There are plenty of games I play where I can easily jump into the gameplay or story or post a few screenshots so that people can get the general gist of it. I can’t do that with God of War. For the first time in my gaming history since I was a kid, here was a game that was truly engaging from start to finish, and actually made me upset that there wasn’t more story to play through. I just finished the game – and after playing through the struggles of Kratos, I’m prepared to say that this title from Sony Santa Monica is not only one of their finest, but one of the finest games I have ever played. The gameplay is tight, the aesthetics are pure art, and the compelling story of Kratos as a man and a father, moving on from his mantle of God of War, speaks to more than just than the title’s namesake destruction.
Story and Immersion
The game opens with a simple enough premise – Kratos has left Greece to start a new life and family in Midgard, and together with his son is beginning the journey to scatter his wife’s ashes from the highest peak in the realms. This feels a lot like the beginning of Journey for those of you that have played it – traveling to a high peak visible in the distance, and overcoming the trials and tribulations that will undoubtedly arise on the expedition with the help of a stranger. For Kratos however, the stranger is his son, Atreus, and the emotional journey between the two less-than-coincidentally takes place on the backdrop of Norse mythology – a land full of gods and lore new and unfamiliar to our hero.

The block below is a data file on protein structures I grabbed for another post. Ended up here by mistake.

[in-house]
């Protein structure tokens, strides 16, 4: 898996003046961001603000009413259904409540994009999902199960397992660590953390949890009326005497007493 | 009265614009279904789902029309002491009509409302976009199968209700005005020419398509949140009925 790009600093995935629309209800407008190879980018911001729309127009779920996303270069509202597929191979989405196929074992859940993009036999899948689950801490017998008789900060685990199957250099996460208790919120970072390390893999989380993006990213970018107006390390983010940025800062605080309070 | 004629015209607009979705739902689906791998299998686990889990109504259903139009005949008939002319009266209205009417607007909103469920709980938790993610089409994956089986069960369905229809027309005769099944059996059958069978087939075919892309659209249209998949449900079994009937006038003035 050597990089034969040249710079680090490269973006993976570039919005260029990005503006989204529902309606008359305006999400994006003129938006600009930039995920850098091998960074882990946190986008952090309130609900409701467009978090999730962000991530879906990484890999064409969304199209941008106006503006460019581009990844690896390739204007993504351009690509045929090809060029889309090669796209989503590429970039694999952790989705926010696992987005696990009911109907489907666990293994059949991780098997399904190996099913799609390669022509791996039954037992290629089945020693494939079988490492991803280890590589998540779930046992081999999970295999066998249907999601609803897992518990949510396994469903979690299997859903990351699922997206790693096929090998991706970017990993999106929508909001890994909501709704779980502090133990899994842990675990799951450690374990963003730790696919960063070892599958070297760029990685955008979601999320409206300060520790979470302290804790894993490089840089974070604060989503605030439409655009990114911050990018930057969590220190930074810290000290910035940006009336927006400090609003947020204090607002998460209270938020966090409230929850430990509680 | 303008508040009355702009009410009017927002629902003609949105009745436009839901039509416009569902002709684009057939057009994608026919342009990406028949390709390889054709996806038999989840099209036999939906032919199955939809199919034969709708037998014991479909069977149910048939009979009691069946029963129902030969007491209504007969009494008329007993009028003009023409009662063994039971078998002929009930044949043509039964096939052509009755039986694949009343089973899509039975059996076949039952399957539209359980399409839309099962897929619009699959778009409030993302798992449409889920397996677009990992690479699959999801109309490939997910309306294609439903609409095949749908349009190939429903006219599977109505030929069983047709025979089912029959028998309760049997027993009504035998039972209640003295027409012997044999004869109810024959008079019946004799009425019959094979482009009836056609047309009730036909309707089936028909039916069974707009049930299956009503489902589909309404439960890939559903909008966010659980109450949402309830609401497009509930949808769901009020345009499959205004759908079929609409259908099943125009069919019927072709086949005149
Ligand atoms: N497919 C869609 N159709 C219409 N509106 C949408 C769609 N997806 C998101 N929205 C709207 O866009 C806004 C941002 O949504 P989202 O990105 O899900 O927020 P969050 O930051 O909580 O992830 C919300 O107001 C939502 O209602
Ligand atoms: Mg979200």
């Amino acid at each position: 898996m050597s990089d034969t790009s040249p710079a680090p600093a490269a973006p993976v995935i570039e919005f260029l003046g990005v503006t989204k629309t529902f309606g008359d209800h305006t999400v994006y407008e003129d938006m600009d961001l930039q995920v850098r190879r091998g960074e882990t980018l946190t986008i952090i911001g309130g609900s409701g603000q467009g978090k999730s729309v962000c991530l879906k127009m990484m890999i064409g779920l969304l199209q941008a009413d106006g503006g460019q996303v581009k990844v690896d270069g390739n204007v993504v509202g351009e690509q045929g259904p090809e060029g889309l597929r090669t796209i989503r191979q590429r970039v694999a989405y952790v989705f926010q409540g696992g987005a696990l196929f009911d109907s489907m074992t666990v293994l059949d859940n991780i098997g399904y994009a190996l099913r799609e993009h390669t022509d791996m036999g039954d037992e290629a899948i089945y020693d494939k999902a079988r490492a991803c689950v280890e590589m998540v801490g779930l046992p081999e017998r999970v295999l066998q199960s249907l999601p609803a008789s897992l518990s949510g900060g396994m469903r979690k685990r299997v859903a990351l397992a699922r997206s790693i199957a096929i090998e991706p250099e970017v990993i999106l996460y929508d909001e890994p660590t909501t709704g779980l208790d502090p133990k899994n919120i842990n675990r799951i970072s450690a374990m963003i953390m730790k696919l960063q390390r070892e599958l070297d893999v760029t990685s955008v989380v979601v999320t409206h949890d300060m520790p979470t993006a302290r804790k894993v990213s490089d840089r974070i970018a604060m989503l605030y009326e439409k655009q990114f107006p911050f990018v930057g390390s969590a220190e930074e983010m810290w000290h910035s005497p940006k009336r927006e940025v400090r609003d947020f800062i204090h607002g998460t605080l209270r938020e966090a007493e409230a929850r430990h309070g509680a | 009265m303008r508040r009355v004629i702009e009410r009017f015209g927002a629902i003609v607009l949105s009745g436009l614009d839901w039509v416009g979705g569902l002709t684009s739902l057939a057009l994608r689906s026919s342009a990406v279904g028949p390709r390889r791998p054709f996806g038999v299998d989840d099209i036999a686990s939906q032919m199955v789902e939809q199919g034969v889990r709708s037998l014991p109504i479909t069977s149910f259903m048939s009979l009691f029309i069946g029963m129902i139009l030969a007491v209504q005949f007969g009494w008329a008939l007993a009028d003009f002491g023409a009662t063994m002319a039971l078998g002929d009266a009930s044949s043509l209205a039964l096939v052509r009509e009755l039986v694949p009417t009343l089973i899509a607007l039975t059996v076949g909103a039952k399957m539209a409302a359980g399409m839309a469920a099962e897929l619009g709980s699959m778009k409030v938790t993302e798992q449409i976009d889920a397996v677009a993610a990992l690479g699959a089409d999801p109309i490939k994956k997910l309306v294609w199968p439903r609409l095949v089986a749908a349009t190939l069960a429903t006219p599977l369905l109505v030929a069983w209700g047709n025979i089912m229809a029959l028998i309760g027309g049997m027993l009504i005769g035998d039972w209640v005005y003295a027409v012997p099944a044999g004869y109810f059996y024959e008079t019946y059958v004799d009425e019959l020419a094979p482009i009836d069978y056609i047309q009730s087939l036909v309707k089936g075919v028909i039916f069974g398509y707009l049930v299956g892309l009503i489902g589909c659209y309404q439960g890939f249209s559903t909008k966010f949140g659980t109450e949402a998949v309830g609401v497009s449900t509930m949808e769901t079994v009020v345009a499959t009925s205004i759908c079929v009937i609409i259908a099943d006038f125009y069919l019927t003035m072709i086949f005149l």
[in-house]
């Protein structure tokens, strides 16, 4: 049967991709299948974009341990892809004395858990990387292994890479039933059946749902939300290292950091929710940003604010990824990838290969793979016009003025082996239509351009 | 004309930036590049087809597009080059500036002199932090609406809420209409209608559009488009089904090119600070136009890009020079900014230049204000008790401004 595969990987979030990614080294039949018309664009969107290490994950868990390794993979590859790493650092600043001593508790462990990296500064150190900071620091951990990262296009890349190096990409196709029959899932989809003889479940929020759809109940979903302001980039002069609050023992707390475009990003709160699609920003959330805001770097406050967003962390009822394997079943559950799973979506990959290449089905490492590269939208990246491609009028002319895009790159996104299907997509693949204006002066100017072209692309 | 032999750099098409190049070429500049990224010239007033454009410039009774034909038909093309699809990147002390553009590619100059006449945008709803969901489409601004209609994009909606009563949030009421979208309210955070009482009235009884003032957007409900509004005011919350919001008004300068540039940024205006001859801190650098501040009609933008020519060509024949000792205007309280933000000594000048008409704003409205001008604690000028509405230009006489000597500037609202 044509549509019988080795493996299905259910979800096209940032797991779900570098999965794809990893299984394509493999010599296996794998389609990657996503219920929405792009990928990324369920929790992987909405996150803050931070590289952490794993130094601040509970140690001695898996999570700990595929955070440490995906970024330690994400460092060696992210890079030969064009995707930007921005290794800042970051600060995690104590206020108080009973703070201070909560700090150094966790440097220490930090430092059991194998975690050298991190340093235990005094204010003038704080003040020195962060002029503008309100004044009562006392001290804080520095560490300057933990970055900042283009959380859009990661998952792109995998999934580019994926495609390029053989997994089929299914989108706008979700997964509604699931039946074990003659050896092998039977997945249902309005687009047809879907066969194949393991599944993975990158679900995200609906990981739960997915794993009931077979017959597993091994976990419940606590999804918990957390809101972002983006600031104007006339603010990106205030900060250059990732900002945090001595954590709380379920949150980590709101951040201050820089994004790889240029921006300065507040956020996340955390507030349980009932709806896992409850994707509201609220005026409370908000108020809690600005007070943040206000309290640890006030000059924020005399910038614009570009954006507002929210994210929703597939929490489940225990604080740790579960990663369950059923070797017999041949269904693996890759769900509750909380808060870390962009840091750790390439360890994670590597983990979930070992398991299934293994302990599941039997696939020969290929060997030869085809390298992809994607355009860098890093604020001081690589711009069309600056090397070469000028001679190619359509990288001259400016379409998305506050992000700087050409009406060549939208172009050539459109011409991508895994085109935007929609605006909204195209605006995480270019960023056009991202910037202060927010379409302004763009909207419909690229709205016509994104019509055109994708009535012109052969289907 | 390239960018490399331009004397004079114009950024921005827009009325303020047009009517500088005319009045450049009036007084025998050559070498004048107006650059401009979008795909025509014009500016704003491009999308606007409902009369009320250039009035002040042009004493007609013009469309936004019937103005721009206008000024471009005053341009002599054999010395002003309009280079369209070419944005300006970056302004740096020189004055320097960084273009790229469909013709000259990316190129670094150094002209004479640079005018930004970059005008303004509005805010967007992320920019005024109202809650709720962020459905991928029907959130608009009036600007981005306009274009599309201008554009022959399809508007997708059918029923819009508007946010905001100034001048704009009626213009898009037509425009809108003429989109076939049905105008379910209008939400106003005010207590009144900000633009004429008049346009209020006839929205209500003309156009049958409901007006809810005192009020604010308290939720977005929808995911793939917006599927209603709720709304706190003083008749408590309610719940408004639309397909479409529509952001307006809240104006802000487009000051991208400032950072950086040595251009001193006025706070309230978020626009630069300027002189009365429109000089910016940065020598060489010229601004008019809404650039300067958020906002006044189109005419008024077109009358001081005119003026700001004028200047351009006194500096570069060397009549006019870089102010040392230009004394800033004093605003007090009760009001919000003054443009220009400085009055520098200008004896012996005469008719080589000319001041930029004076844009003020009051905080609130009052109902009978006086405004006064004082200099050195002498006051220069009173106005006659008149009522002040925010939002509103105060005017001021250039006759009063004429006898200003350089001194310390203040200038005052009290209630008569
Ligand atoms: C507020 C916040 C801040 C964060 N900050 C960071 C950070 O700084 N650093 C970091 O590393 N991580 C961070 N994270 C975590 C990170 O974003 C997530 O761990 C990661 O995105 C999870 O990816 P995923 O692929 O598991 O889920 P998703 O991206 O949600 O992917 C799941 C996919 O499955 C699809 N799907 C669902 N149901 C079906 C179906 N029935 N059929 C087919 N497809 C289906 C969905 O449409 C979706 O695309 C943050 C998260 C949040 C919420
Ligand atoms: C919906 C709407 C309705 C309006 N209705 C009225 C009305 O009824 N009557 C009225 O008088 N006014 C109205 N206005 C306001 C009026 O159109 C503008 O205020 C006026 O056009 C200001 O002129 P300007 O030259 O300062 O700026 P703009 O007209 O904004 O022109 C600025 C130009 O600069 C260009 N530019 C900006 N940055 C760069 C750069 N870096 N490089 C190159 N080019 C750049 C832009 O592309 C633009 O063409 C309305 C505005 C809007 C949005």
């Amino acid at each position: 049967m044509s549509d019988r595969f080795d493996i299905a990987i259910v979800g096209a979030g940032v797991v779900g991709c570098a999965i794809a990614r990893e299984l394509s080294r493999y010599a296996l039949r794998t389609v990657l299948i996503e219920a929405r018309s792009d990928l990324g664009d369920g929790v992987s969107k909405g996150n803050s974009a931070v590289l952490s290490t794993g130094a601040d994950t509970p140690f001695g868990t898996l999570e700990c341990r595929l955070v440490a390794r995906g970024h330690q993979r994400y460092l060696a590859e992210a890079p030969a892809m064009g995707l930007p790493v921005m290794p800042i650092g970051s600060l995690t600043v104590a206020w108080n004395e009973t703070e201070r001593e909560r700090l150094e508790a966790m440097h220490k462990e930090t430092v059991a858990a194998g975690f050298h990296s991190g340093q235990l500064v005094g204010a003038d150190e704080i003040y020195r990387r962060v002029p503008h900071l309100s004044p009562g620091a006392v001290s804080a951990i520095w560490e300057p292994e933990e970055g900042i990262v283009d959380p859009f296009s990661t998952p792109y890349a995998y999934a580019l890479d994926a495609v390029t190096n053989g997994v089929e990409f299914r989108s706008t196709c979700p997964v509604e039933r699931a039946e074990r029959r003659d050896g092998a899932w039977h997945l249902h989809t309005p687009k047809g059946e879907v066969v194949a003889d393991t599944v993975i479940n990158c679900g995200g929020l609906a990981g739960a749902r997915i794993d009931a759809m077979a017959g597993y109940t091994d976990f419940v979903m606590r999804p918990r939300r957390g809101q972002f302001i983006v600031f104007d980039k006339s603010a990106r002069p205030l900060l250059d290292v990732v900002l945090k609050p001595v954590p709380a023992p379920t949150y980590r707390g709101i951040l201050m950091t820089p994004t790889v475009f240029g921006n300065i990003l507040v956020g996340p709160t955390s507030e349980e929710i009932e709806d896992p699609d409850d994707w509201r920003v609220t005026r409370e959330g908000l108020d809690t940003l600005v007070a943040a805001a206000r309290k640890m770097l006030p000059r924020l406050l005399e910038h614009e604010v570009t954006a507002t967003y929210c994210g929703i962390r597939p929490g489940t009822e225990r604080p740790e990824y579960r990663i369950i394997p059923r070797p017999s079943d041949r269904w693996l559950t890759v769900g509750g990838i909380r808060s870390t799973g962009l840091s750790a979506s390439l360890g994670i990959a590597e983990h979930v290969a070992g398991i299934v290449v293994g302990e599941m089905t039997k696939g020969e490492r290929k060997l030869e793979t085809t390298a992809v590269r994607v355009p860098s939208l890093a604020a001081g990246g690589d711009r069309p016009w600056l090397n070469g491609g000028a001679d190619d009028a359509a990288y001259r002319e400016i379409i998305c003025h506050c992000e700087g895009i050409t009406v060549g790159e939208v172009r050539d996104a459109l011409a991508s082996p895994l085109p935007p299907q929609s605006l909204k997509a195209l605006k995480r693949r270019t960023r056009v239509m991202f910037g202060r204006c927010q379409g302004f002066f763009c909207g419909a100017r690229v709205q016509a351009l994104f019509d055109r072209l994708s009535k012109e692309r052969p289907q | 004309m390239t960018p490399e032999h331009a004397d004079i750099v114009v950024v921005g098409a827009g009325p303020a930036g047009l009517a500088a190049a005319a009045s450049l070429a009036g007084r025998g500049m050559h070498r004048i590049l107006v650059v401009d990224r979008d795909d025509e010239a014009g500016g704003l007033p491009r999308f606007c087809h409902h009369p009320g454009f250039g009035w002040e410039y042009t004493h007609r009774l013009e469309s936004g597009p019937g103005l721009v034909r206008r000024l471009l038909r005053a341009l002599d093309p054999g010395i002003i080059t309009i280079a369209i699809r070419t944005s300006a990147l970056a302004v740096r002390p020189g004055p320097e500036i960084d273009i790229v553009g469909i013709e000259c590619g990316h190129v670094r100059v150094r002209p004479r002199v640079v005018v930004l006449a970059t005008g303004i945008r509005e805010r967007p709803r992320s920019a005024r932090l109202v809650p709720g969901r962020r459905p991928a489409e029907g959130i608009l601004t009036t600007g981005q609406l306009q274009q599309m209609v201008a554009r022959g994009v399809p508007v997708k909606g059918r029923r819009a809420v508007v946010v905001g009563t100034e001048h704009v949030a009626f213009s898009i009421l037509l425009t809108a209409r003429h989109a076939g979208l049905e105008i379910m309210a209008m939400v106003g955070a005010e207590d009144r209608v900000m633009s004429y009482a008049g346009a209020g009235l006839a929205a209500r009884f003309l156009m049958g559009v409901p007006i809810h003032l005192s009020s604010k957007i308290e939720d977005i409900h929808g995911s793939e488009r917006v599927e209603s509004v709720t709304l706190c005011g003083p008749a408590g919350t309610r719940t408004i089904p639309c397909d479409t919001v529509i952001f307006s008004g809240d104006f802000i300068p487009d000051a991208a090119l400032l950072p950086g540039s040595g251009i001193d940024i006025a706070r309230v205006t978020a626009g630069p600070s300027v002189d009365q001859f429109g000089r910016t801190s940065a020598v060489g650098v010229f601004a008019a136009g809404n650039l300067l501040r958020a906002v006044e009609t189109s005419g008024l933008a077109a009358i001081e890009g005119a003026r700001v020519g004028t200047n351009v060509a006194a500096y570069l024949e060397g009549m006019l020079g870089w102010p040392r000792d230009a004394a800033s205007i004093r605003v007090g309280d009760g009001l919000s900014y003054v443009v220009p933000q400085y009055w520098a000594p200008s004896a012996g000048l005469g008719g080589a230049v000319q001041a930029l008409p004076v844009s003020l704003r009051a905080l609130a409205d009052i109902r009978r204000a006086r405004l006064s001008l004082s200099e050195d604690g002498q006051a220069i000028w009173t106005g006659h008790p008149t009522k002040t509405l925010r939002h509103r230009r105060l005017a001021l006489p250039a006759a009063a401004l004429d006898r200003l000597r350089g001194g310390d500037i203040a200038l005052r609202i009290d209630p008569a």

Kratos himself has changed dramatically from the Ghost of Sparta we knew and loved from the previous games in the franchise. Having eradicated the divine inhabitants of Olympus, he has left his entire life behind for a fresh start – but to live in peace as a man, and not a God. Visibly older more grizzled, he has given up fighting for power and for glory. Instead, he fights only for survival, and tries in earnest to teach Atreus the same. This changes the tone completely from the previous games, and puts the emphasis on the journey instead of the fight. He is immersed into this new world that is the Norse realms, where everything is new and strange to him – even the language is one he does not understand. His only link to his new surroundings is Atreus, a boy bound to him by blood yet different than him in every way. One grieving his wife and the other his mother, their personality differences are clear from the start and the evolution of their connection is another peak they must climb towards as they work together on their journey.
Watching this development of their relationship as father and son as the game unfolded seemed real and natural. Kratos is a man who has been used to bloody battle his entire life, and trying to connect with his son and help him become a survivor is expertly underscored by his fears of what may become of the part-god part-mortal, hoping to spare him from the eternally repeating history of the Gods.